Mike studied this Pokémon Professor for a moment, judging how far he could trust her. Her frank eyes looked into his, asking for explanations. She knew it wasn’t a wild ‘mon that did this and was hoping that the hardened detective sitting across from her would know it too. “Actually, he was already dead. I think someone was trying to make it look like a Pokémon had done this to try to cover up what had really happened.”
She nodded. “Now that makes much more sense than what your Hearthome colleague wanted me to believe.”
“What do you know about counterfeit gym badges being handed out to trainers?”
“Not a lot. I had started hearing about some fly-by-night gyms popping up here and there, with people claiming that the real gym was closed for one reason or another. They trick trainers into paying them money, give them a cursory battle and hand over a fake gym badge. I guess the badges look pretty good, but don’t hold up to close scrutiny and of course, they don’t have the electronics. Trainers get taken for several hundred or a few thousand PokéYen, and then are told to go back to the real gym once the fake is discovered. First I had heard of it was, oh, two or three months ago. Though, I’m only hearing it from trainers coming back through here.”
“So, neither the Sinnoh League, nor the police are saying anything about them? They’re not warning people, warning trainers?”
Salvia thought about that and said, “Well, now that you ask, no, they’re not. And that is a little strange. There hasn’t been any official word about it at all. I’ve been telling new trainers, like that boy that was here earlier. Basically telling them to make sure they go to legitimate League-sanctioned gyms. Oh, there have always been a handful of people, here and there, who think they can set up and run a new gym. Most of them are up-front about what they’re doing because they want to get sanctioned when they prove themselves. But, even if they give out badges, they’re honest about them not being fully sanctioned badges. The few like that which I’ve seen have been made out of copper or bronze, with no gemstones, just some nice etching or metal-work.”
She paused, thinking. “One other thing about the fake gyms that are giving out those fake badges … the Pokémon they use are usually pretty weak. At least that’s what it sounds like. Every trainer I’ve talked to that has been taken in by them has commented on how easy their battles were. Mike, I don’t think that any of the ones I’ve heard about have a ‘mon that could burn a man to a crisp. I don’t know, do you think the counterfeits are connected to this murder?”
Mike shrugged. “I’m not sure yet. You’ve confirmed my thoughts on these burns though. Thank you. Now, I need one more thing. I need a partner going into this.” He again saw surprise in her eyes as she started to shake her head and he quickly said “No, no. Not you! I’m sorry. I need to get a Pokémon.” Her surprise and denial were quickly replaced by relief.
“Ah! Yes, I can help with that!” Salvia thought for a few moments, then gave Mike a fetching smile and stood up. “I would think that, since you already know you’ll be facing a strong fire type, you’ll want to go with a water type, right?”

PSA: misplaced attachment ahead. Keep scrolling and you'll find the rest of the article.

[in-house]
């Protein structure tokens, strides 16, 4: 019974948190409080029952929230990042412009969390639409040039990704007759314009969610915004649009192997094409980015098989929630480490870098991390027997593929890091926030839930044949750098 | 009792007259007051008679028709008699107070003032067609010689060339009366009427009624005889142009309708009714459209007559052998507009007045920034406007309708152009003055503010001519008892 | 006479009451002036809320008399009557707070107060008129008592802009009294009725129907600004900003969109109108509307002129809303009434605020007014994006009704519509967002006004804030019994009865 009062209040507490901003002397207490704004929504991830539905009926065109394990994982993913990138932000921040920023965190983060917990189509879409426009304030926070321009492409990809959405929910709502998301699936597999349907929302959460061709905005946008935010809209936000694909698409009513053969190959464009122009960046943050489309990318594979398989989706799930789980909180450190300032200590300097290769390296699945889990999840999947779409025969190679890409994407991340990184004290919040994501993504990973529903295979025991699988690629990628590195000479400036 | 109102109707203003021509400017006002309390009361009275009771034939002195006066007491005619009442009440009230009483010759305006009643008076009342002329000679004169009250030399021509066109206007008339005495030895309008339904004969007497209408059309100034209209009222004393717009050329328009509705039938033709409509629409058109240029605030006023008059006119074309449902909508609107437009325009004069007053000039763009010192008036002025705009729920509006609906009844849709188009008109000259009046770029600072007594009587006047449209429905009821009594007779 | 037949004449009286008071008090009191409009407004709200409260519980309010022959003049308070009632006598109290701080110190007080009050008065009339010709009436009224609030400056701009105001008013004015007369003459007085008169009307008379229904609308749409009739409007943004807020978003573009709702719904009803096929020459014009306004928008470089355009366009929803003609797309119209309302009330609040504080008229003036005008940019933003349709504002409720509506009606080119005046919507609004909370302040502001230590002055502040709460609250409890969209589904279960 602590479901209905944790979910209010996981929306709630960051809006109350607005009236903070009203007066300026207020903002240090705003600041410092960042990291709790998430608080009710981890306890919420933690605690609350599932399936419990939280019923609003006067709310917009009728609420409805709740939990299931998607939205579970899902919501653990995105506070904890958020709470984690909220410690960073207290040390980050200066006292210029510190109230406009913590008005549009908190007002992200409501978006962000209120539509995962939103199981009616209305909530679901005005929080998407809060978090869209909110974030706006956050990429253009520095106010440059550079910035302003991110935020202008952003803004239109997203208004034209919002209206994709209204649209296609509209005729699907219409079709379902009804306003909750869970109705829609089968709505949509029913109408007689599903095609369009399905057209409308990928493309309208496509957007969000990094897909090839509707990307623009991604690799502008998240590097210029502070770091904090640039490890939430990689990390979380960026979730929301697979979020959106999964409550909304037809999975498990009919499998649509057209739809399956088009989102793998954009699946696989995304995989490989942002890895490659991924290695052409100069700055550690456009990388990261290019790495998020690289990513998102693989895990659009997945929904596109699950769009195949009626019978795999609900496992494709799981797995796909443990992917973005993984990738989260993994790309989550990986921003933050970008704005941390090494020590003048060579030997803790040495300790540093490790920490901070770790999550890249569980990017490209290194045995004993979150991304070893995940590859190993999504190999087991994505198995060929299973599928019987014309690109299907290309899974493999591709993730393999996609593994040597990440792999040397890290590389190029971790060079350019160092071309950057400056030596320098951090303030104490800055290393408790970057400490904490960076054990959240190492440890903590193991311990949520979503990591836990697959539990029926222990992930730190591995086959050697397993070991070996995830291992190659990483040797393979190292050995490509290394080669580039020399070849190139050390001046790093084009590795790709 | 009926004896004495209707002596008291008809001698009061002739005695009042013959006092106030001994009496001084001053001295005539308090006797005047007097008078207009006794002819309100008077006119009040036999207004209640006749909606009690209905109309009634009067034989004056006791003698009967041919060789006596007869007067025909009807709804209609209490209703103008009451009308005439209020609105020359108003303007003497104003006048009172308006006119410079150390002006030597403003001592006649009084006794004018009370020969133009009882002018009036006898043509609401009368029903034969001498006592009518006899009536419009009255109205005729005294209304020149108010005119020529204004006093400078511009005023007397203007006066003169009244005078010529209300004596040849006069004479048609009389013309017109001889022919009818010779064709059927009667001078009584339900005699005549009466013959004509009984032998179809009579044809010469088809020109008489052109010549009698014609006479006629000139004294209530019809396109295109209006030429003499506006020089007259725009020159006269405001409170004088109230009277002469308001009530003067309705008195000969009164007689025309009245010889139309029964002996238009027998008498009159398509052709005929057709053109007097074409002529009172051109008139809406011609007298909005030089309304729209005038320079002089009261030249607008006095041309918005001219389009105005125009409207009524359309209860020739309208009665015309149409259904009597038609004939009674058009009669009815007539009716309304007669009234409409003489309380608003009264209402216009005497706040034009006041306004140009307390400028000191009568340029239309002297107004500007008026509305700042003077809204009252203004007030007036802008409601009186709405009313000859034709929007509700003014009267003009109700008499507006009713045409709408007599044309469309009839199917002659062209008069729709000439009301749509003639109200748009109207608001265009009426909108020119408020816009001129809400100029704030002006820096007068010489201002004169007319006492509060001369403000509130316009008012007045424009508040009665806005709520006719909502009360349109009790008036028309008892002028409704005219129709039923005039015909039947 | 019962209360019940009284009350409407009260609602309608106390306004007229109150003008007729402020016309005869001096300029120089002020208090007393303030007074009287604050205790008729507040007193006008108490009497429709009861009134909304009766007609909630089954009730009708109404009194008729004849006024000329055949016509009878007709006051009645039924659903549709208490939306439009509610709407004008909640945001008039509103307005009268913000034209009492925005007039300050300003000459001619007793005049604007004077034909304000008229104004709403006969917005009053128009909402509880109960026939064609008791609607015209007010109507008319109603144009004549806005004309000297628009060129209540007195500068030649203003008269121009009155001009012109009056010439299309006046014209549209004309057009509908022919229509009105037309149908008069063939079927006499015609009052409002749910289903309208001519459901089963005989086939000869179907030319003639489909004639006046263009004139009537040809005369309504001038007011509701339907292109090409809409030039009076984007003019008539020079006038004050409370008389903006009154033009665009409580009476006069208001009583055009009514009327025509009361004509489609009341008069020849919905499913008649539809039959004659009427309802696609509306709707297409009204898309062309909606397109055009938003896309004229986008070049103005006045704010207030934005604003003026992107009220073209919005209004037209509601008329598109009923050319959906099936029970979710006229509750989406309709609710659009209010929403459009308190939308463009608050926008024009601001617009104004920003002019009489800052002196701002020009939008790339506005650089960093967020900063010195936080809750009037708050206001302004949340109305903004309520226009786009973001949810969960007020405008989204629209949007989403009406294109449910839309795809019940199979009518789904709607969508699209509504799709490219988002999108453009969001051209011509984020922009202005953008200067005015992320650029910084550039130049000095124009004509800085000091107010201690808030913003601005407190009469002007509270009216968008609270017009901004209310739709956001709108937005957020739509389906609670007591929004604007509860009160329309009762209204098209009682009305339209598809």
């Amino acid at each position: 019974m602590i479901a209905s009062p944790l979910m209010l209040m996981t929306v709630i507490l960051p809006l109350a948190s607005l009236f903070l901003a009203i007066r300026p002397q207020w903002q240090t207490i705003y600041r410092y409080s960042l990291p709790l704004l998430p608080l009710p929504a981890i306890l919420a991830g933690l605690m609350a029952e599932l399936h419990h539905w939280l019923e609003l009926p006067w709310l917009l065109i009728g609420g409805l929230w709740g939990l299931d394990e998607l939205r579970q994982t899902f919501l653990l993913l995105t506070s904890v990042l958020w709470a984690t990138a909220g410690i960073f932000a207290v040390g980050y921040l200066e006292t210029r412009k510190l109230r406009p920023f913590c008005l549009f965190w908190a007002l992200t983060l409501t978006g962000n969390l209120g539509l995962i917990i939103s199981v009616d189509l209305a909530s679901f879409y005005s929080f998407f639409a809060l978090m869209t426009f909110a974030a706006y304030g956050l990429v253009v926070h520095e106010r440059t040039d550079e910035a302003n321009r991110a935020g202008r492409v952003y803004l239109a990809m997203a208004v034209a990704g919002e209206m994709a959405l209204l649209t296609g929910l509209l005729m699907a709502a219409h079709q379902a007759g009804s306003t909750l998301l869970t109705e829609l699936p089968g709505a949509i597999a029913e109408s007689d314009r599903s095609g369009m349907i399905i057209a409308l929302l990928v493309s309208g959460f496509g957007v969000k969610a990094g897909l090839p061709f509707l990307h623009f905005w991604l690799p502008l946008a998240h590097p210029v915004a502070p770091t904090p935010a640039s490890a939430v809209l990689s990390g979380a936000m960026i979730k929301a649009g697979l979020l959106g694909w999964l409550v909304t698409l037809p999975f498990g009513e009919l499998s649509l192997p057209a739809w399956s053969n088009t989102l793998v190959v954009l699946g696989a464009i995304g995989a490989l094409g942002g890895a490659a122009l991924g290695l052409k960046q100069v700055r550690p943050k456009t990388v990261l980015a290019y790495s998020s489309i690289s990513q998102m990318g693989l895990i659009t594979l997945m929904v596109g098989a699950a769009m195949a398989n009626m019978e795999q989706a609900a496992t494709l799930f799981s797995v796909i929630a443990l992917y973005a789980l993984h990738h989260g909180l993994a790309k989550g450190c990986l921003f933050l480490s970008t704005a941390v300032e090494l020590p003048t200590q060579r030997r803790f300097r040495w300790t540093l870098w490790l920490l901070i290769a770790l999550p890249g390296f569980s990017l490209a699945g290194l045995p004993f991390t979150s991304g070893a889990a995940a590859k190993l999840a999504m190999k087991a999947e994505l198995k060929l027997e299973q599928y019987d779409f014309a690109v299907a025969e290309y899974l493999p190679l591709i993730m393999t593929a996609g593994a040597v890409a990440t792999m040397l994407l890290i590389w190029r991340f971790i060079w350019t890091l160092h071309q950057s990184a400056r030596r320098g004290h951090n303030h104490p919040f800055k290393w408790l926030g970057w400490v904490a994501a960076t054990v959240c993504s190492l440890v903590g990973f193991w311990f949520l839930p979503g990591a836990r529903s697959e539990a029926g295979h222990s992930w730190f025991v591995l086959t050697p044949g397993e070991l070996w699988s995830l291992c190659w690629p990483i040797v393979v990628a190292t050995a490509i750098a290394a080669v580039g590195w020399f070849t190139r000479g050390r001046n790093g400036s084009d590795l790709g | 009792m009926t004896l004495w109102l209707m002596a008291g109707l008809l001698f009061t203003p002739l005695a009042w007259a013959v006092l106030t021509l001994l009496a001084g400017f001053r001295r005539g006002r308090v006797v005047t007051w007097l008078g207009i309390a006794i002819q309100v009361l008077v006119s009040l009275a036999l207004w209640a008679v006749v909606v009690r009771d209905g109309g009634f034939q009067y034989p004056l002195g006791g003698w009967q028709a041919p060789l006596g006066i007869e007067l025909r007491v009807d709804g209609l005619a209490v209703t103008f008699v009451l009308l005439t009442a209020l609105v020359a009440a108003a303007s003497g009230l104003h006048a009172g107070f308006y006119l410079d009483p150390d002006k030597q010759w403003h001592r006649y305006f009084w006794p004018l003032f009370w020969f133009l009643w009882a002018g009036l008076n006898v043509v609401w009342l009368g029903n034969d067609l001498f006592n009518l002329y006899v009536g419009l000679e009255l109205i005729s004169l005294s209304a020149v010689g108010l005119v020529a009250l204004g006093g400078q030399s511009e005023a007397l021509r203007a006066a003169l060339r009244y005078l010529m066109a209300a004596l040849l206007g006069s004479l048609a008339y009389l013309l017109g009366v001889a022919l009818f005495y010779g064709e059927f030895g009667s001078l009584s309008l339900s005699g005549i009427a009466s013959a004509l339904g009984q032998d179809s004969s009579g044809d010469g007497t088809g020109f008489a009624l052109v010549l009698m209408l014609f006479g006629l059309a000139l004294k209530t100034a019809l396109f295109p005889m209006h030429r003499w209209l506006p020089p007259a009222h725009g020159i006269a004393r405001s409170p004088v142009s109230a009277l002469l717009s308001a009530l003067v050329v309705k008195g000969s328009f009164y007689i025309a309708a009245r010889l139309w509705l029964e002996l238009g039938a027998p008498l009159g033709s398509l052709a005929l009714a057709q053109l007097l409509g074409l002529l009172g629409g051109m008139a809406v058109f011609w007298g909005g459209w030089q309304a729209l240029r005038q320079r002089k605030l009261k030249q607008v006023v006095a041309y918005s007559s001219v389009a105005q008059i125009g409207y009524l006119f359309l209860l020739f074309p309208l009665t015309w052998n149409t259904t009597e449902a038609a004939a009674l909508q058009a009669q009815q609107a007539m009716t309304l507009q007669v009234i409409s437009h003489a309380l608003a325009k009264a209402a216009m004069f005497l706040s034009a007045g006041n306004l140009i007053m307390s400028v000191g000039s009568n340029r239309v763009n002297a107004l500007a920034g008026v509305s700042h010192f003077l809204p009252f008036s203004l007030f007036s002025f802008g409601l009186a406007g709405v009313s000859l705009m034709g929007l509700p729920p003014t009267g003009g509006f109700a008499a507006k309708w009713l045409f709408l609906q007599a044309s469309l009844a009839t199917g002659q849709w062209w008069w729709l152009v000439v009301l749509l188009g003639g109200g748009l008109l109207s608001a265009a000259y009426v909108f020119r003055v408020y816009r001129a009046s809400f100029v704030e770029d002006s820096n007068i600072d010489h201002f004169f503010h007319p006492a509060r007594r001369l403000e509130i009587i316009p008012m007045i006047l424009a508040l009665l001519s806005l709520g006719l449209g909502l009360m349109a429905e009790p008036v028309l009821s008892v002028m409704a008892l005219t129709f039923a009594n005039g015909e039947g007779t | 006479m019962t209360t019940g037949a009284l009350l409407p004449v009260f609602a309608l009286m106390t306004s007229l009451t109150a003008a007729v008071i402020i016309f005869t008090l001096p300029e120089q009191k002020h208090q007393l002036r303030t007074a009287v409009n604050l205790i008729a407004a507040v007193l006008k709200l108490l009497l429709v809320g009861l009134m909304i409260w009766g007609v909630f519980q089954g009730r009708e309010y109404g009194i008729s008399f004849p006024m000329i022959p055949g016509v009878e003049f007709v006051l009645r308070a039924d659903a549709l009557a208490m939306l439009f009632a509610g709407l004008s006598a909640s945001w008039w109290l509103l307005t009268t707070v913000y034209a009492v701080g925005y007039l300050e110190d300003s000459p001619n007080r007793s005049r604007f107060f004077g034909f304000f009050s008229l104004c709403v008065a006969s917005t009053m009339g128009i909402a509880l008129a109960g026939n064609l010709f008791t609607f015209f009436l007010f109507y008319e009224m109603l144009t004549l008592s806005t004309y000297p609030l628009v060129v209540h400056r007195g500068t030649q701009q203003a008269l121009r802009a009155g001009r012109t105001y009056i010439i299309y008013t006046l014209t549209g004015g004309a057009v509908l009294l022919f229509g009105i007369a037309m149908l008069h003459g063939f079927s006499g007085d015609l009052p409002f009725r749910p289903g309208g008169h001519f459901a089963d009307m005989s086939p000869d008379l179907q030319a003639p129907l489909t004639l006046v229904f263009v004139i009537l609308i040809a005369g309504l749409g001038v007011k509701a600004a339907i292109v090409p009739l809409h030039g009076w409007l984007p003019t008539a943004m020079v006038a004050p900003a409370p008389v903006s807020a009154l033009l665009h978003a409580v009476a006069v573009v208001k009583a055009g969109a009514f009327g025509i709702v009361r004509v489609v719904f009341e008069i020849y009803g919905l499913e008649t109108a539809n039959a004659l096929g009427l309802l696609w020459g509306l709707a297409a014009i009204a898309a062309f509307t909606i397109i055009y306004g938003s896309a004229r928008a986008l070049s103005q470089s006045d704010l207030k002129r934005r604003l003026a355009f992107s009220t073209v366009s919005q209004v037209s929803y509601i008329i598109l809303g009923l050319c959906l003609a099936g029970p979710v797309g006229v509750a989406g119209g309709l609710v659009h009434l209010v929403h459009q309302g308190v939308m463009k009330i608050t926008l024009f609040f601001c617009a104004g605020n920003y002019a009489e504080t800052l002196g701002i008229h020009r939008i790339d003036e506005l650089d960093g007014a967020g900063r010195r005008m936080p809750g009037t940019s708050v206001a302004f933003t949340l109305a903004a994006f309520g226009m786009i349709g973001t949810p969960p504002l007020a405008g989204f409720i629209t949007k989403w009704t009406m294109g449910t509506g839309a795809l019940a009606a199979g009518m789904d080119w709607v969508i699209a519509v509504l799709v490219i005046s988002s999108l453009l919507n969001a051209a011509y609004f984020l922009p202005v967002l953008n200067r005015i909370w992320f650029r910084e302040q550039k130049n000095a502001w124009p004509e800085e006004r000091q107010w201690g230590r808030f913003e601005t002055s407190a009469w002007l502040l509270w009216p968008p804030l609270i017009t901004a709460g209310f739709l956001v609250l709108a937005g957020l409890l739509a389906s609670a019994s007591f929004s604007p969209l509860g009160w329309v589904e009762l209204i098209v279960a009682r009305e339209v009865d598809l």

“That’s what I was thinking, yes. Also, unfortunately, I don’t think I’ll have a lot of time for raising one from the usual starter level. I’m going to travel from here to Hearthome by foot, and that gives me only a short time to work with it.”
“Do you care if it’s a female?”
Mike looked the Professor in the eye and said, “I care if it’s strong and smart and can move fast. That’s what I need. Gender, even looks won’t count.”
“Good. I’ve got one that is kind of a difficult case. It was a starter, a Piplup that Professor Rowan gave a young man a few years ago. The boy was badly injured in an accident, he was in a coma for a long time, and unable to continue as a trainer. His family wanted his Pokémon to be brought back here so they could go to other strong trainers. His Piplup had evolved into Prinplup by then. She’s strong and smart, but she’s also been pretty down about losing her trainer. The few other folks that have tried her are put off by her somber mood and go with something more cheery. I think you two might just get along. Go out back and I’ll bring her out.”
Mike stepped through the door that Professor Salvia had pointed to and found himself in the fenced in yard he’d seen before. The lawn was well kept, surrounded by various berry bushes and shrubs with a tall privacy fence around it. He only had to wait about five minutes and she came out followed by a blue Pokémon. It was about two feet tall, bird-like, had webbed feet and flipper-like wings. The wings ended in hard, sharp points. Two hard ridges extended from either side of her beak and went up over her head. She walked with her head down, looking at the ground, uninterested in being outside. Mike looked up at Salvia and asked, “Does she have a name?”
“Her name is Pearl.”
Mike sat on the ground in front of the Prinplup. “Okay Pearl, Professor Salvia tells me you’re smart, so let’s talk. She thinks that you and I might be able to work together. You seem to trust her, and I do to.” Pearl looked up at Mike, as though she were looking deeply into him, studying what kind of person he was. She nodded at him, waiting to see what he had to say.